Homily for the Feast of the Holy Family 2014
A boy went to a priest and asked: ‘Father, what is a devil?’ The priest replied: ‘The devil is an evil spirit and comes from hell.’ The boy gasped: ‘Oh, so I must be from hell then?’ Surprised, the priests asked: ‘Why did you say that?’ ‘Well’, the boy explained, ‘my mum always calls me ‘you little devil.’
It is a sad fact, but true that though God has ordained a human family from which we all are born into, as good and thus for the good of all members, yet some of us would make ‘hell out of it.’ It is unfortunate that there are some of us who just can’t live out the ideals of family life as God has designed it to be from the beginning.
I believe one reason why God has chosen not only to become ‘flesh’, human like us, but also he chose to be born in a human family is to help us see the importance, the value, the beauty, the real meaning of a human family. As God as he is, he could just have come out of the blue. As God as he is, he could have just appeared anywhere and wherever he wants, in whatever way and whatever form he likes to be. But, no, he chose rather to be born as human, and to be born into a human family, to be cared for, nurtured and raised by a human father and mother, just like any of us.
Such is the dignity of the human family. Such is the significance of our families. So to remind us this, today the Church celebrates the feast of the Holy Family in Nazareth. We are now broadening our perspective from just looking at the baby in the manger, we now are to look at the whole nativity scene- the image of a family.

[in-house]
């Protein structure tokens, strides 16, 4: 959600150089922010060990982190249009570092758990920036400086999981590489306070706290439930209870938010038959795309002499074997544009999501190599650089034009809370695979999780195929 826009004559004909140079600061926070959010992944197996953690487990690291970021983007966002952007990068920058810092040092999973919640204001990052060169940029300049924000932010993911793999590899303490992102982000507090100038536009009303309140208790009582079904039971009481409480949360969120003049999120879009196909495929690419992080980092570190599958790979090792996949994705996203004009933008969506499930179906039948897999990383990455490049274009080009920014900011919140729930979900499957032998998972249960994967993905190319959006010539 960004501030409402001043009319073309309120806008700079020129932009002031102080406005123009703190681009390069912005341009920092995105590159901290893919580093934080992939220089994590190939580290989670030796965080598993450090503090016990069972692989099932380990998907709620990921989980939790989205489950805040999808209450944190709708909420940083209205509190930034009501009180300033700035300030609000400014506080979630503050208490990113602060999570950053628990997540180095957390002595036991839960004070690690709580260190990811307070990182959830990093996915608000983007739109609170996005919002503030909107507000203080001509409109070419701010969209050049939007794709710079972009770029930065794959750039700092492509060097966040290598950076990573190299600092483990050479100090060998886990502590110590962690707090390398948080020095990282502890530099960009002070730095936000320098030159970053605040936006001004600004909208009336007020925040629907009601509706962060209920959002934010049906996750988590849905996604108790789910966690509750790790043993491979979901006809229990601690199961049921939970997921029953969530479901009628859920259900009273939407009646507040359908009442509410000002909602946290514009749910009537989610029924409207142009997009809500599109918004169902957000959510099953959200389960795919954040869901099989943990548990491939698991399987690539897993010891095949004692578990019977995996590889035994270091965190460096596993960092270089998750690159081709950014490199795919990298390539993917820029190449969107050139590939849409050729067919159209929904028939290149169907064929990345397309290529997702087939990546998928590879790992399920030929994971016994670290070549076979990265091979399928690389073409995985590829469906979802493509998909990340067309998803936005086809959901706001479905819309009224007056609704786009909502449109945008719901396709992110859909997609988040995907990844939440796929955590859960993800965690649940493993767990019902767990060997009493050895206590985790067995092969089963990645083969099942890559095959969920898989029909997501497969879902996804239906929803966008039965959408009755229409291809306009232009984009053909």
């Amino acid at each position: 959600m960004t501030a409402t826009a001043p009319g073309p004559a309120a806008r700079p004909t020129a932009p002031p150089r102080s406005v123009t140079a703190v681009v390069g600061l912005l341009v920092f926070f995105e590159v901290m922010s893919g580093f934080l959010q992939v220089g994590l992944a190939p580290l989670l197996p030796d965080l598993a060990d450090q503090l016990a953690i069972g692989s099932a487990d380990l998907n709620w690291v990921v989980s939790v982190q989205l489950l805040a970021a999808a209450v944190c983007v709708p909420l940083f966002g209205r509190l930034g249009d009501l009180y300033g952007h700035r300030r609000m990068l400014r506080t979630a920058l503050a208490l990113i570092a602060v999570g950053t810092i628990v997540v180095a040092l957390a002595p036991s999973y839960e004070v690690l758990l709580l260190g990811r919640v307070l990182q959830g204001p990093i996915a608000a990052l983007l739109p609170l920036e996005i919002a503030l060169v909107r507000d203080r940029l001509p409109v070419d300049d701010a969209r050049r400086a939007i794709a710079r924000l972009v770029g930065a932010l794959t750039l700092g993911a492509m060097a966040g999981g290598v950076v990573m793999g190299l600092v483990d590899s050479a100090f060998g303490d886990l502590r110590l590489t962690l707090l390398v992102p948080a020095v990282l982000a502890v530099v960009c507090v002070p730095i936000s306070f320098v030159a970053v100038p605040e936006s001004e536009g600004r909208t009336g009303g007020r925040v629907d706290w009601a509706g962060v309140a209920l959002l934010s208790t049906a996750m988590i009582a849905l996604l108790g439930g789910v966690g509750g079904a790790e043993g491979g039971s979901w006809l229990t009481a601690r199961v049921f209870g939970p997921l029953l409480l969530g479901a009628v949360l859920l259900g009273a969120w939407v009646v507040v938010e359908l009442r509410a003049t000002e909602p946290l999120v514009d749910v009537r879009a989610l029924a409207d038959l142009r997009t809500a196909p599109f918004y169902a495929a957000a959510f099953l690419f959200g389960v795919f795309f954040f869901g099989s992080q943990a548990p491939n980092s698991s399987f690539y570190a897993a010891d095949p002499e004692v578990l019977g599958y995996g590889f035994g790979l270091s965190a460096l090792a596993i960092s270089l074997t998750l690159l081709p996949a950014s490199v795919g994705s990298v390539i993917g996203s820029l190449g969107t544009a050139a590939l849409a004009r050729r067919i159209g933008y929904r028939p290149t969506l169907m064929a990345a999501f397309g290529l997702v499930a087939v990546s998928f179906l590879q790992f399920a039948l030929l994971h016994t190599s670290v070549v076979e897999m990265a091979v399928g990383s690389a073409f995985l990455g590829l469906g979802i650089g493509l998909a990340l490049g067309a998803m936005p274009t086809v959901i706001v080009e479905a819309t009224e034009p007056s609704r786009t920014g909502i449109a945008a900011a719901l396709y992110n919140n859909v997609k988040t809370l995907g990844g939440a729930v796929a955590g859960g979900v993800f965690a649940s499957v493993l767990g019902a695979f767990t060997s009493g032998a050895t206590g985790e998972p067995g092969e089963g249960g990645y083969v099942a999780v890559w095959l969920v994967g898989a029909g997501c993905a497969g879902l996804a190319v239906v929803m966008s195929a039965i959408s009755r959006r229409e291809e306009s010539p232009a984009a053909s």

We are to reflect on the Holy Family and as we have it in our opening prayer, we are to ‘imitate them, in practicing the virtues of family life. We can imitate the Holy Family not because they are the perfect family, but because they are the ideal family. I dare to say that the holy family is not the perfect family in terms of our human standards of perfection: i.e. they are poor (Joseph’s job was a carpenter); they could only afford a poor family’s offering for the sacrifice in the temple- a pair of turtledoves (Lk 2:22-40); Mary’s pregnancy is ‘unnatural’; they almost lost Jesus when they left him in the temple in Jerusalem (Luke 2:41-52); they had their ups and downs too as any human family would have.
Indeed, there is no perfect family in this world, but there could be an ideal family. As Pope Francis would say to the engaged couples at St Peter’s Square during the Valentines day this year: “We all know that the perfect family does not exist, nor a perfect husband or wife…(then he paused a moment) we won’t even speak about a perfect mother-in-law.”
The Holy family though is an ideal family for at least three good reasons and in these they are worth imitating.
First, they were grounded in God. They opened their hearts to God and allowed God to be part of their life, of their day to day works and decisions. The last line of our gospel today can assure us this when Jesus “grew to maturity, and he was filled with wisdom; and God’s favour was with him.” (Lk 22:40). If God wasn’t real and true, and not welcome in the family of Mary and Joseph, theirs wouldn’t have love in there too, because as St John would say: “Anyone who does not love does not know God, because God is love.” If love is absent, a family is impossible, that’s where ‘hell is made.’